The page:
The U.S. Senate shelved on Tuesday a plan to vote this week on a measure seeking to repeal and replace Obamacare as LGBT rights supporters continue to raise the alarm about its impact both for LGBT people and America at large.
Senate Majority Leader Mitch McConnell (R-Ky.) announced the chamber would no longer hold a vote on the Better Care Reconciliation Act on Thursday, delaying the vote until after lawmakers return from July 4 recess.
“We’re going to continue the discussions within our conference on the differences that we have that we continue to try to litigate,” McConnell said. “Consequently, we will not be voting on the bill this week, but we’re still working toward getting at least 50 people in a comfortable place.”
Five Republican senators, the latest of which was Sen. Mike Lee (R-Utah), declared they couldn’t support the bill in its current form — not because it would dramatically cut coverage, but because it doesn’t go far enough to repeal the Affordable Care Act.
LGBT rights supporters held a conference call with reporters on Tuesday to raise awareness about the bill, which seeks to phase out the Medicaid expansion under Obamacare to pay for a tax cut mostly for the wealthiest Americans.
Human Rights Campaign President Chad Griffin said the legislation would have a “devastating impact” on LGBT people because they’re disproportionately affected by health disparities.
“Both the House and Senate versions of the bill gut core provisions of the ACA, cut off tens of millions of Americans from life-saving health care coverage while increasing out-of-pocket costs,” Griffin said.
On Monday, the Congressional Budget Office unveiled its score for the Senate version of Better Care Reconciliation Act, estimating 15 million more people by 2018 would be uninsured under the legislation than under Obamacare and 22 million more people in 2026.
CBO estimates average premiums for benchmark plans for single individuals would be 20 percent higher in 2018 than under current law and 10 percent higher in 2019. Those premiums would be lowered thereafter by about 30 percent — but that’s mostly because of skimpier coverage.
Additionally, CBO estimated the legislation would reduce the cumulative federal deficit over the 2017-2026 period by $321 billion.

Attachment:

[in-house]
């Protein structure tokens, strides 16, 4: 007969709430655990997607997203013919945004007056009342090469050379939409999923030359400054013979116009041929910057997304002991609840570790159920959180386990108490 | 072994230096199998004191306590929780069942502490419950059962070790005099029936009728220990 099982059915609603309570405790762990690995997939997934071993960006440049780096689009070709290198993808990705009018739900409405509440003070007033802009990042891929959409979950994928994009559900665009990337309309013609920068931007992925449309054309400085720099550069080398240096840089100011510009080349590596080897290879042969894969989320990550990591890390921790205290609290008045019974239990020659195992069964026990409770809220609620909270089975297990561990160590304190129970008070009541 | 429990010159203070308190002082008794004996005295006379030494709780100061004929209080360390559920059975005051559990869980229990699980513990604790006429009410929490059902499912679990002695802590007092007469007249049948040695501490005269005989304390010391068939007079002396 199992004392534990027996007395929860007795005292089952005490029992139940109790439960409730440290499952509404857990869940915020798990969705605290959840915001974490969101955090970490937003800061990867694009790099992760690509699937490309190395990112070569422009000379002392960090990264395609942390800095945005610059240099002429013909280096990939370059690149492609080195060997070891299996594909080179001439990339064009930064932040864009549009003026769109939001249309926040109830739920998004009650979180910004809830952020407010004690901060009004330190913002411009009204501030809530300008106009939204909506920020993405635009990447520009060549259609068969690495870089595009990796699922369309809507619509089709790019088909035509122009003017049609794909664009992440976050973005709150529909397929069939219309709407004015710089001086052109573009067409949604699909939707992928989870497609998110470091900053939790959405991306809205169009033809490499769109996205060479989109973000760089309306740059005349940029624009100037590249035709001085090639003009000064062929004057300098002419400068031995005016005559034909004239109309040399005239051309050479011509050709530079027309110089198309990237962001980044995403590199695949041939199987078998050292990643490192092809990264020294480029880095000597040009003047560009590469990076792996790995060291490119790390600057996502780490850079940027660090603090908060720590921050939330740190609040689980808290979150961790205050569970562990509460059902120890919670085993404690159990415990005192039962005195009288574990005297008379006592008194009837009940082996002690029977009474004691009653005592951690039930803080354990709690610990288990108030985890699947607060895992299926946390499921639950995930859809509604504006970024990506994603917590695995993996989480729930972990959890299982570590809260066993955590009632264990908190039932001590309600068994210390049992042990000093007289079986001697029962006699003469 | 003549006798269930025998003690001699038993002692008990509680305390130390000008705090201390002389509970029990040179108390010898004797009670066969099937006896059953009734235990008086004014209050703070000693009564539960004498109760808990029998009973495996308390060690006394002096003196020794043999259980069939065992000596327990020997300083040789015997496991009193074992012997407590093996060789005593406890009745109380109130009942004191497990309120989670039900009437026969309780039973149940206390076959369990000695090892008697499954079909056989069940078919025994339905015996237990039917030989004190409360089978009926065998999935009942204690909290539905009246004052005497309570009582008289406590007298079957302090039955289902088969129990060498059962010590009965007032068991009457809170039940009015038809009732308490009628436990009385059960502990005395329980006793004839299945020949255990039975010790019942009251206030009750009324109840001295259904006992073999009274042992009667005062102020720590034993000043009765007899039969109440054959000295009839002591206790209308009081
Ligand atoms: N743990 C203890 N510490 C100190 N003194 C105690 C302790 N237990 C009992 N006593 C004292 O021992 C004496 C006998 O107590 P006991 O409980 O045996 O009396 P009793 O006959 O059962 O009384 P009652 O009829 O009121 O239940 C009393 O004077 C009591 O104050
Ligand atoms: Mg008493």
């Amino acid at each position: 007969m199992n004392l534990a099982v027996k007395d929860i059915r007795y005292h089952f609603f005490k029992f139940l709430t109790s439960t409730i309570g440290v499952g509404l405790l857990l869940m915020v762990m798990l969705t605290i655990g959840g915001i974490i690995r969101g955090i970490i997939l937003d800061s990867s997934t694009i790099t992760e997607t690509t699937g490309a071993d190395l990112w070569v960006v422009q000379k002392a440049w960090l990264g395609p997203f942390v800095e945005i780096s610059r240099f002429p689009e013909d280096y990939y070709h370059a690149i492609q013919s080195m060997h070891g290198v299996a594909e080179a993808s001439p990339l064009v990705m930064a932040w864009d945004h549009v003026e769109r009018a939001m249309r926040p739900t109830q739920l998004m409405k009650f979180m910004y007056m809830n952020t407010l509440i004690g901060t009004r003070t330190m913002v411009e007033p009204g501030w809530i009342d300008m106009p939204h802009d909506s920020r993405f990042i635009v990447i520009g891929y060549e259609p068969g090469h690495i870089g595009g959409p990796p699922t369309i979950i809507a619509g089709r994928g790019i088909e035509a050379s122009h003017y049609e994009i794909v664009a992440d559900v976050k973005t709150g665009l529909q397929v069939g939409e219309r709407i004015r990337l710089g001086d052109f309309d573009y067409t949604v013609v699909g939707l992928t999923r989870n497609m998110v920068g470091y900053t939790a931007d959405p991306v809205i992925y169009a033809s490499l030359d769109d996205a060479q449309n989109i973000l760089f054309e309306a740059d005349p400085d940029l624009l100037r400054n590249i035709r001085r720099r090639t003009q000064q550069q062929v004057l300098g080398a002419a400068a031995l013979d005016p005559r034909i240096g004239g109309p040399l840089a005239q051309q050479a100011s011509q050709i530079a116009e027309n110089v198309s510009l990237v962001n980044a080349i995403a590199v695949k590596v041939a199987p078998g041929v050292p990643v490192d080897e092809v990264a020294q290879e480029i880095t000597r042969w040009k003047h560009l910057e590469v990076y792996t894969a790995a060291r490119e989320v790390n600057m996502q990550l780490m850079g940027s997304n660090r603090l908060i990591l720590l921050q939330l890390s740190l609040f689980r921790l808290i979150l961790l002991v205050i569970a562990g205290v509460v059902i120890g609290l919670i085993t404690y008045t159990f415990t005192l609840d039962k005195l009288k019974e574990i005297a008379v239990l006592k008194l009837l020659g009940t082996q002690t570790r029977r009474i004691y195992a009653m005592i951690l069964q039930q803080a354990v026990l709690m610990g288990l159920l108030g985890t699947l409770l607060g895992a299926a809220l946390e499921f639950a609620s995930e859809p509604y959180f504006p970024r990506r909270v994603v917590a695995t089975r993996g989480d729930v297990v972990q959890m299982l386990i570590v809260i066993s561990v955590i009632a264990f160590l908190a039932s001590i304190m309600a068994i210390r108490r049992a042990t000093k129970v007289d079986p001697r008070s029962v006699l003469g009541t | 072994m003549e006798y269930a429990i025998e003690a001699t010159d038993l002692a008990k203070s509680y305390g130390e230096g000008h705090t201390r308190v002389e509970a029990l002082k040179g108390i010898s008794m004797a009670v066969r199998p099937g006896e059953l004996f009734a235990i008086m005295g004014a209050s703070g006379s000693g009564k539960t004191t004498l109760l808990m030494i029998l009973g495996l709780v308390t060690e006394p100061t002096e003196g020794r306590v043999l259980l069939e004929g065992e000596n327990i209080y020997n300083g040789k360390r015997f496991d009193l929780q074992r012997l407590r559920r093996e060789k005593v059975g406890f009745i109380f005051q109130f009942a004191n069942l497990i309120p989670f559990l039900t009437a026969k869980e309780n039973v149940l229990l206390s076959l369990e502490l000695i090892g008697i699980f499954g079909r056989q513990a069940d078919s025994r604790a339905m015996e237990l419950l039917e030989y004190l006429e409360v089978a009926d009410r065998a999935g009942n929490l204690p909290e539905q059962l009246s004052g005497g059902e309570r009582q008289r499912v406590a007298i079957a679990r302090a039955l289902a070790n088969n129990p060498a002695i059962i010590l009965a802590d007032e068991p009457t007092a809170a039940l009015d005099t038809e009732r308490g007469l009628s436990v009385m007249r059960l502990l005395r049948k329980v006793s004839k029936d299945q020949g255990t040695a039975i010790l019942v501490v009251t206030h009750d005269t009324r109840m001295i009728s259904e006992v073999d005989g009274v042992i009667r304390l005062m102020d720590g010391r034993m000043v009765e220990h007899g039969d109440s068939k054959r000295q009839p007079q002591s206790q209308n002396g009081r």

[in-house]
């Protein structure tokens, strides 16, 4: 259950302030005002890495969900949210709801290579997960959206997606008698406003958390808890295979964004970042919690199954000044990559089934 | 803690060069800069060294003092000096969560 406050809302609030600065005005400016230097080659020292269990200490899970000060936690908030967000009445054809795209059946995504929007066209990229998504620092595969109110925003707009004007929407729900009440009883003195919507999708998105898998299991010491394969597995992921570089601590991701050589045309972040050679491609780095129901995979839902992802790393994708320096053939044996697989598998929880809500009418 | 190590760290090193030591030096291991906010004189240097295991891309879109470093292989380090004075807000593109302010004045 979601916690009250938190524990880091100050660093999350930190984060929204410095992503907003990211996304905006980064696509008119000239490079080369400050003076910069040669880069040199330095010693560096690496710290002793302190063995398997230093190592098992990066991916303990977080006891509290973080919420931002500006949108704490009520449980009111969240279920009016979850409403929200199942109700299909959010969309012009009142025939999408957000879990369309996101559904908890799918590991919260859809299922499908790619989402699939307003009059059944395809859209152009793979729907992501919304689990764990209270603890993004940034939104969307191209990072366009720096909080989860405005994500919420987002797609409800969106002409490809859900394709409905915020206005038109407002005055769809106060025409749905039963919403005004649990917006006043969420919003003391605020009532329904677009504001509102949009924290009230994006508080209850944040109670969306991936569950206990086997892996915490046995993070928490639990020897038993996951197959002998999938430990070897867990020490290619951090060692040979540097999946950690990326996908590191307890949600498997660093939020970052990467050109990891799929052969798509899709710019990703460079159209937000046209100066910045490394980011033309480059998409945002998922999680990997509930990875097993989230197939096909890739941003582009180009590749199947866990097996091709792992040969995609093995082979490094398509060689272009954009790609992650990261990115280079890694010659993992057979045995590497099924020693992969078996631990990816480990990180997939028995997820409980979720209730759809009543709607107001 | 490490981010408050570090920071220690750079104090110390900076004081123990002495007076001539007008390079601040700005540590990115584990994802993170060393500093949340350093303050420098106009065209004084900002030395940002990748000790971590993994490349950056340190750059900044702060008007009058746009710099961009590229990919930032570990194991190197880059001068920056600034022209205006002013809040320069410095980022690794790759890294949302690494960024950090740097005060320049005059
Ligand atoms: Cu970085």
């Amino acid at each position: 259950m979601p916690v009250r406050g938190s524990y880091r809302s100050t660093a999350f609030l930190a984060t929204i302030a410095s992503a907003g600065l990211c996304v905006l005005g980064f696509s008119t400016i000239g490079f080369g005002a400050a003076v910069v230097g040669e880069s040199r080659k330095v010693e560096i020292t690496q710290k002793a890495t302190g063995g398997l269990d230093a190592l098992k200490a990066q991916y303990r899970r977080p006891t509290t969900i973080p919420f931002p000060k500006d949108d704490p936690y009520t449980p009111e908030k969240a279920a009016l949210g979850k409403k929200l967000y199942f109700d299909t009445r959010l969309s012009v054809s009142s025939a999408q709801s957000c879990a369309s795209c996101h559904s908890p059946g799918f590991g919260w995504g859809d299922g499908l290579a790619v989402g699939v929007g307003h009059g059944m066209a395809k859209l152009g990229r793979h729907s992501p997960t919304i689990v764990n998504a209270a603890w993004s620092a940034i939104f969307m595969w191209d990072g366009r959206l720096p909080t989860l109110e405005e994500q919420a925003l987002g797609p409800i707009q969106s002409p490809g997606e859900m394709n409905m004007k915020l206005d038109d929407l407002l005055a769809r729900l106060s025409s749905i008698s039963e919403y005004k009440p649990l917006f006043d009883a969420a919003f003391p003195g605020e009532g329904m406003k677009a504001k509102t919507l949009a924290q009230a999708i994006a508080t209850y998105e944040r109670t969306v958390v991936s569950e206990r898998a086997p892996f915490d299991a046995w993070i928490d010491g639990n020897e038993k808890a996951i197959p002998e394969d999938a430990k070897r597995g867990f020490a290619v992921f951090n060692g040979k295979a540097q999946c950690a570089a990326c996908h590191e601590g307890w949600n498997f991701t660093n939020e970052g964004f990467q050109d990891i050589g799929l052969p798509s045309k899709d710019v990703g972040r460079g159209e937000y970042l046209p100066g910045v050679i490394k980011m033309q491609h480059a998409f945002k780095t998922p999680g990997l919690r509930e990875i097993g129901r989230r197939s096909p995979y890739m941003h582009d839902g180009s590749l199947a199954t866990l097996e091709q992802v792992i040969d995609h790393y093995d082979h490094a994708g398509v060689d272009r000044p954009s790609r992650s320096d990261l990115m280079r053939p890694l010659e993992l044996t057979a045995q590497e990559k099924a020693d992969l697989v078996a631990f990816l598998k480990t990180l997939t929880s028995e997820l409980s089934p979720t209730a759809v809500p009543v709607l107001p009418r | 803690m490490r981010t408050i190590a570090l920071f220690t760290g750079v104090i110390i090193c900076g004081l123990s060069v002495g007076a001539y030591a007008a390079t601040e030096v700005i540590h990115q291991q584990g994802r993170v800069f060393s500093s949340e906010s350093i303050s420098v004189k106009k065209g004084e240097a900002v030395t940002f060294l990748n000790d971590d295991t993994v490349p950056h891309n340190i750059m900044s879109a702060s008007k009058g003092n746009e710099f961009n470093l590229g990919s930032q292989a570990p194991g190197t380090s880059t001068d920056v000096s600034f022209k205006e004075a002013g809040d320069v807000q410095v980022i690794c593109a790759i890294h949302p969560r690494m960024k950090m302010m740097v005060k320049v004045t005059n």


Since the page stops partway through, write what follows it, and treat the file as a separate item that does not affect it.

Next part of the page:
White House Principal Deputy Press Secretary Sarah Huckabee Sanders said Tuesday she accepted the CBO estimate when it came to budgetary impact, but not for the number of individuals covered.
“The CBO is a budget office,” Sanders said. “And while it does very well at times predicting things on budget whether it’s revenue or spending, I don’t think it does a great job — and I think the administration’s been clear and consistent that we don’t always agree that it does a great job of predicting coverage.”
Sanders cited as evidence CBO’s prediction in 2009 that 24 million would be insured by this time as a result of Obamacare, which ended up being around 11 million people.
Mara Keisling, executive director of the National Center for Transgender Equality, said during the conference she’s “deeply concerned” about the bill’s impact on transgender people “and their very lives.”
“We are outraged that congressional leaders and the president would disrupt and endanger so many lives just apparently to say that they passed a bill and to give hundreds of billions of dollars to the people who need it the least,” Keisling said.
Keisling also criticized Trumpcare for a proposal to bar Medicaid repayments for health services at Planned Parenthood, which she said is often the only option for transgender people seeking care.
“Over half of Planned Parenthood clinics are in rural or otherwise medically underserved areas, and closing those clinics would have a disproportionate impact on not just rural people, but transgender people who live in rural areas and have no other option for trans-competent health care or sometimes health care at all,” Keisling said.
The proposal would bar for one year Medicaid repayments to Planned Parenthood on services such as cancer screenings or birth control. Federal law currently prohibits Medicaid reimbursements for abortion services, such as those provided by Planned Parenthood clinics.
On Tuesday, President Trump held a roundtable with Republican senators at the White House and said they were “very close” to coming to an agreement to pass a measure to undo Obamacare.
“We’ll discuss health care,” Trump said at the start of the event. “We have really no choice but to solve the situation. Obamacare is melting down. Rates are going up.”
Democratic senators weren’t in attendance at the meeting, including Sen. Robert Casey (D-Pa.), who said on the call with LGBT advocates Trumpcare “should not be called a health care bill” because it amounts to a tax cut for the wealthy.
“It’s a health-care destruction bill,” Casey said. “It’s going to rip away health care.”